§ 2.02(9)Neither knowledge nor recklessness or negligence as to whether conduct constitutes an offense …is an element of such offense, unless the definition of the offense or the Code so provides
§ 2.02(10)Culpability as Determinant of Grade of Offense depends on whether the offense is committed purposely, knowingly, recklessly or negligently; grade or degree shall be the lowest for which the determinative kind of culpability is established with respect to any material element of the offense. (?)
§ 2.03Causal Relationship Between Conduct and Result; Divergence Between Result Designed or Contemplated and Ac-tual Result or Between Probable and Actual Result.
§ 2.03(1)Conduct is the cause of a result when:
§ 2.03(1)(a)it is an antecedent but for which the result in question would not have occurred; and
§ 2.03(1)(b)the relationship between the conduct and result satisfies any additional causal requirements imposed by the Code or by the law defining the offense.
§ 2.03(2)When purposely or knowingly causing a result is an element: not established if the actual result is not within the purpose or the contemplation of the actor unless:(a)actual result differs only in the respect that different person / property is injured or affected or injury or harm designed would have been more serious; or (b) actual result involves same kind of harm as that designed and is not too remote to have [just] bearing on the actor's liability or on gravity of offense.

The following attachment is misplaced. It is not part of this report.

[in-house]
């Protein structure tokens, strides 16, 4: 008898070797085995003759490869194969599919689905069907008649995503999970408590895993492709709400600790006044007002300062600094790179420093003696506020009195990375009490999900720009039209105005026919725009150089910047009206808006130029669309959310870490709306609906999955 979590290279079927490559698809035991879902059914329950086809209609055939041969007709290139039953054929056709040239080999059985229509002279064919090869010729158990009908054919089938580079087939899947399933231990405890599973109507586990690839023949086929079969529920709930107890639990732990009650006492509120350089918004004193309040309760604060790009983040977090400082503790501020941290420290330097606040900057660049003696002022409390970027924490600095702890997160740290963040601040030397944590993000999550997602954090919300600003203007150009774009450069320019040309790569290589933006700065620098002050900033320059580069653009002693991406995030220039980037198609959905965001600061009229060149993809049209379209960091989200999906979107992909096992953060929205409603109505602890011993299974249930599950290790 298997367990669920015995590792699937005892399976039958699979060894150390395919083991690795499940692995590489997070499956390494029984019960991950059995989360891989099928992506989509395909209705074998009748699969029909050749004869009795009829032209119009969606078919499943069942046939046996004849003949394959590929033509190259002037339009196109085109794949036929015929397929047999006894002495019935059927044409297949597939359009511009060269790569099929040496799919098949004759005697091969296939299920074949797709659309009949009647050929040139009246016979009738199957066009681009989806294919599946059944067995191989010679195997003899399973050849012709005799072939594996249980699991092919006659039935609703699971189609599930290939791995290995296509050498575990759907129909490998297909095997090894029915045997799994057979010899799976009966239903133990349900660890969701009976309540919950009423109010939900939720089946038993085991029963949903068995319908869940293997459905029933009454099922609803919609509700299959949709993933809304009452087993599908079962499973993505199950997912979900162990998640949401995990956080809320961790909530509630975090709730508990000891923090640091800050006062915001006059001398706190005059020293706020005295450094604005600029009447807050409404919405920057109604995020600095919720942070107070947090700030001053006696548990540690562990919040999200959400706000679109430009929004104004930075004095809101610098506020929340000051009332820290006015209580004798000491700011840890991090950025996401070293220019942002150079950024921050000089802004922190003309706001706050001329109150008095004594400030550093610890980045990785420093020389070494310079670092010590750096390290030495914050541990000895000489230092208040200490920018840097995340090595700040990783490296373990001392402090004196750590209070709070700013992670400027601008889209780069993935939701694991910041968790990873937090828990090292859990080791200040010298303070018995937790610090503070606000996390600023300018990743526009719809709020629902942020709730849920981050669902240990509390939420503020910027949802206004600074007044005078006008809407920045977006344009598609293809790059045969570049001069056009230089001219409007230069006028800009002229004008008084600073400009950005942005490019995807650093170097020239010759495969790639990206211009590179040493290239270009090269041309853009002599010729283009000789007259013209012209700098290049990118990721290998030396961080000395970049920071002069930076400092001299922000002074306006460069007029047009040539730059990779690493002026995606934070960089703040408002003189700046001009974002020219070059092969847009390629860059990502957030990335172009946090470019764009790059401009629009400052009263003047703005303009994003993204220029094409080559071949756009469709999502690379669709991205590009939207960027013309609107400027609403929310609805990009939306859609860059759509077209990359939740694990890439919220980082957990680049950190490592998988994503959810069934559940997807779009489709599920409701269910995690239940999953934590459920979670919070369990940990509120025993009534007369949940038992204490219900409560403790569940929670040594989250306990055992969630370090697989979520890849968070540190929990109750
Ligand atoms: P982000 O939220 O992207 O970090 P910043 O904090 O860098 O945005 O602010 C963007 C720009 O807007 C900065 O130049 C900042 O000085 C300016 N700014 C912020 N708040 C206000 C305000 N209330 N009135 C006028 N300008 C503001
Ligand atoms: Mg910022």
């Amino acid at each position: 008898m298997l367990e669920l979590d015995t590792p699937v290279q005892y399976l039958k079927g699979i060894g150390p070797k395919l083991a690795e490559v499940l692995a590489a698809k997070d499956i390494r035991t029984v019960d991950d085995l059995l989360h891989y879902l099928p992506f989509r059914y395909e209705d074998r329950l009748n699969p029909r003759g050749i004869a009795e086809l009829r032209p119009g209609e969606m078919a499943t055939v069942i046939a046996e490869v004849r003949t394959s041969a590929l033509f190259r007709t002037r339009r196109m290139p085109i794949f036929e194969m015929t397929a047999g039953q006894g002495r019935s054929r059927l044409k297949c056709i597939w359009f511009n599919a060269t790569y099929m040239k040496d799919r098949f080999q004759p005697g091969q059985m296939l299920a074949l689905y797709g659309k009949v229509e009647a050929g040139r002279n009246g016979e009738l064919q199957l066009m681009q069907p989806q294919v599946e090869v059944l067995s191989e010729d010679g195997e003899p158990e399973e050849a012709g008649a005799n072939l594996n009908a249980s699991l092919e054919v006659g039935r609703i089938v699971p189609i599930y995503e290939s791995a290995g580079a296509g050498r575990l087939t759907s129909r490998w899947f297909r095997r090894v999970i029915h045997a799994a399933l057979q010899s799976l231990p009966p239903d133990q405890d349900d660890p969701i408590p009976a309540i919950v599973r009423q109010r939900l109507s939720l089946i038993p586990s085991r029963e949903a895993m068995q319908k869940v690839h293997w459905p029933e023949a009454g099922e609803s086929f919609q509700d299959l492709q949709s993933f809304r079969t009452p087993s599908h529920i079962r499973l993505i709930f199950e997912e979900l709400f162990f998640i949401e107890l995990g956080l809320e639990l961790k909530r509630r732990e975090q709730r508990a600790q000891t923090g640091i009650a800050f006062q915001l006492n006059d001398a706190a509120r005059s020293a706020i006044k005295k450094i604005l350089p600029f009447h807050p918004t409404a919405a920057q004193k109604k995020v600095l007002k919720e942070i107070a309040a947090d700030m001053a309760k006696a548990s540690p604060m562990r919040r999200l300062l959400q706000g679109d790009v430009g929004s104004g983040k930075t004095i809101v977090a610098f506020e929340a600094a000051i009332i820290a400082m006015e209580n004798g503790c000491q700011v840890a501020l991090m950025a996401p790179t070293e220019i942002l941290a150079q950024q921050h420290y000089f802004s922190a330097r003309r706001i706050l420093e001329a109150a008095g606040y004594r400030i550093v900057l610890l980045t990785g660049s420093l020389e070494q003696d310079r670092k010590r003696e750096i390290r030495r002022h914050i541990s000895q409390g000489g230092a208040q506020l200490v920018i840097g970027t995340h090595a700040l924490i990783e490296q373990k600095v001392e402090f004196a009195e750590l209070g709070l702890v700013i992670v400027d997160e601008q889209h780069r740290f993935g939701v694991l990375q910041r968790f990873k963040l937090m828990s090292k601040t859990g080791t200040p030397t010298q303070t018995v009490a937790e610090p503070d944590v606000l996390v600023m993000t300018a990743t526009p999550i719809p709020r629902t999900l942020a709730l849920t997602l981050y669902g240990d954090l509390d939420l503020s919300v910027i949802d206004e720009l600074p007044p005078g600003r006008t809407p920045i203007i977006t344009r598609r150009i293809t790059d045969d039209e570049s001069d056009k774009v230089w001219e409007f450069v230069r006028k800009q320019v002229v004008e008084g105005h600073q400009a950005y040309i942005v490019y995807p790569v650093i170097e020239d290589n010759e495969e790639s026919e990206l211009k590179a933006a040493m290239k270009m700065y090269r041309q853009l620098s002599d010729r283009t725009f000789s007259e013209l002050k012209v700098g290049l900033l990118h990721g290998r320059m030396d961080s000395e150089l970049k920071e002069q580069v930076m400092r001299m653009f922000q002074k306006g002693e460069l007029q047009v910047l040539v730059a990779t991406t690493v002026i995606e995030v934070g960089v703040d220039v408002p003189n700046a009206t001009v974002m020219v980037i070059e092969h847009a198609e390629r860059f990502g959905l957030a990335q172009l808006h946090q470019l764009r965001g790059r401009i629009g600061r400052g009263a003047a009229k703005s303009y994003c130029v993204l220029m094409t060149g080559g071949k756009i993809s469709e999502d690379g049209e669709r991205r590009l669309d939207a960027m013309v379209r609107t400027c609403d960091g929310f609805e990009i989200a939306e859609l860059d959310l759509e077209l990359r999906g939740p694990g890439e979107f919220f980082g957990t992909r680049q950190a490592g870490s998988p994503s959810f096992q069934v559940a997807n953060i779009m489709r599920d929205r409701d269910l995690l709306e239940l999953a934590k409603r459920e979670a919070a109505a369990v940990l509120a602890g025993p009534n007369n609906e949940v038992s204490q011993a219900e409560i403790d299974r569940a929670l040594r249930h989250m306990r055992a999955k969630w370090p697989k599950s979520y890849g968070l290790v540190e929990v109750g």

§ 2.03(3)When recklessly or negligently causing a particular result is an element: not established if actual result is not within the risk of which the actor is aware or, for negligence, of which he should be aware unless: (a) actual result differs only in the respect that different person / property is injured or affected or injury or harm de-signed would have been more serious; or (b) actual result involves same kind of harm as that designed and is not too remote to have [just] bearing on the actor's liability or on gravity of offense.
§ 2.03(4)When causing a particular result is a material element for which absolute liability is imposed by law, the element is not established unless the actual result is a probable consequence of the actor's conduct.
§ 2.04Ignorance or Mistake.